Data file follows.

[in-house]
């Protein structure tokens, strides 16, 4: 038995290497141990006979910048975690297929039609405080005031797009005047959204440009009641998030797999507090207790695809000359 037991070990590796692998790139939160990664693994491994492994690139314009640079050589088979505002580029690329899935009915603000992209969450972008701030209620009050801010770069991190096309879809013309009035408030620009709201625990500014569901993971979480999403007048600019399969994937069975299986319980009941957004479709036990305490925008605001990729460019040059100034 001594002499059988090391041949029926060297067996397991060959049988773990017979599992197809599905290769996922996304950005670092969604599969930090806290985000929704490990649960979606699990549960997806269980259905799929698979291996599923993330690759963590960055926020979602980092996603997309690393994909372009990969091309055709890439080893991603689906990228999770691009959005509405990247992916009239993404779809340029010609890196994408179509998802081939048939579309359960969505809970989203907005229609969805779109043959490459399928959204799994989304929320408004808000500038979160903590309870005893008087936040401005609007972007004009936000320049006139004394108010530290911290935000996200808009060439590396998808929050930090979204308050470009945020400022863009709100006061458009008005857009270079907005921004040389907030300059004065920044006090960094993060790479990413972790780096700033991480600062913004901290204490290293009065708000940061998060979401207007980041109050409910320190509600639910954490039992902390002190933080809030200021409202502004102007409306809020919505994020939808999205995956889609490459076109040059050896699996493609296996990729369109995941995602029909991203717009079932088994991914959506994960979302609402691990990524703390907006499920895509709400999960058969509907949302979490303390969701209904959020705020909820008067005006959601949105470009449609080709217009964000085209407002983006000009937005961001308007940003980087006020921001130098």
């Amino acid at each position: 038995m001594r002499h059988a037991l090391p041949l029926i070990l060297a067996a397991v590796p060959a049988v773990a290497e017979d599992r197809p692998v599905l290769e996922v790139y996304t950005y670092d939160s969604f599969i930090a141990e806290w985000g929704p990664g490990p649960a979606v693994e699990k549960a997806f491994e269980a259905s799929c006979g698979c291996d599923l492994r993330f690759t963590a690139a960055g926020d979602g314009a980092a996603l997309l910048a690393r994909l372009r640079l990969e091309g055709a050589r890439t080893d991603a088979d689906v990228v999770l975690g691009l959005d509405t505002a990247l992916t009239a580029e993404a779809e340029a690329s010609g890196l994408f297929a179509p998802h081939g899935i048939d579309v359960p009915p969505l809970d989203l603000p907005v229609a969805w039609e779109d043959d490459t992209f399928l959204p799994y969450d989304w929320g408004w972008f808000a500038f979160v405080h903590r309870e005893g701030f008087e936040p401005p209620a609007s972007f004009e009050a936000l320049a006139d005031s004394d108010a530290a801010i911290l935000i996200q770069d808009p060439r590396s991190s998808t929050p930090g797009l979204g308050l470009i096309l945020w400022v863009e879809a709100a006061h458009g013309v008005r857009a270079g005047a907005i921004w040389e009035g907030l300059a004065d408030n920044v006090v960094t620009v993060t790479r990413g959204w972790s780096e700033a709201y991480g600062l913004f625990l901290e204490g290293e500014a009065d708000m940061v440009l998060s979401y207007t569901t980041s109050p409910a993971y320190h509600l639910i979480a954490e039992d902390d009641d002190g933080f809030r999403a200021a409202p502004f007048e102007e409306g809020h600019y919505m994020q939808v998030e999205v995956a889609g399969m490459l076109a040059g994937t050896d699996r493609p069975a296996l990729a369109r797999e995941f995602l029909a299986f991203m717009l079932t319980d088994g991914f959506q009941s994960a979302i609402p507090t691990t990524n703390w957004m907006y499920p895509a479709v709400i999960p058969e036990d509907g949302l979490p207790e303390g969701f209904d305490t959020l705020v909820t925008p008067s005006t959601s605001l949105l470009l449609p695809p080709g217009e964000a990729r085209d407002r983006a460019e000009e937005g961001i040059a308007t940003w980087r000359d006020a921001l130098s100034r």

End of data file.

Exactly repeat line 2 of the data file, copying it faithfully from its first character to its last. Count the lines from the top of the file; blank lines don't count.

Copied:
């Protein structure tokens, strides 16, 4: 038995290497141990006979910048975690297929039609405080005031797009005047959204440009009641998030797999507090207790695809000359 037991070990590796692998790139939160990664693994491994492994690139314009640079050589088979505002580029690329899935009915603000992209969450972008701030209620009050801010770069991190096309879809013309009035408030620009709201625990500014569901993971979480999403007048600019399969994937069975299986319980009941957004479709036990305490925008605001990729460019040059100034 001594002499059988090391041949029926060297067996397991060959049988773990017979599992197809599905290769996922996304950005670092969604599969930090806290985000929704490990649960979606699990549960997806269980259905799929698979291996599923993330690759963590960055926020979602980092996603997309690393994909372009990969091309055709890439080893991603689906990228999770691009959005509405990247992916009239993404779809340029010609890196994408179509998802081939048939579309359960969505809970989203907005229609969805779109043959490459399928959204799994989304929320408004808000500038979160903590309870005893008087936040401005609007972007004009936000320049006139004394108010530290911290935000996200808009060439590396998808929050930090979204308050470009945020400022863009709100006061458009008005857009270079907005921004040389907030300059004065920044006090960094993060790479990413972790780096700033991480600062913004901290204490290293009065708000940061998060979401207007980041109050409910320190509600639910954490039992902390002190933080809030200021409202502004102007409306809020919505994020939808999205995956889609490459076109040059050896699996493609296996990729369109995941995602029909991203717009079932088994991914959506994960979302609402691990990524703390907006499920895509709400999960058969509907949302979490303390969701209904959020705020909820008067005006959601949105470009449609080709217009964000085209407002983006000009937005961001308007940003980087006020921001130098």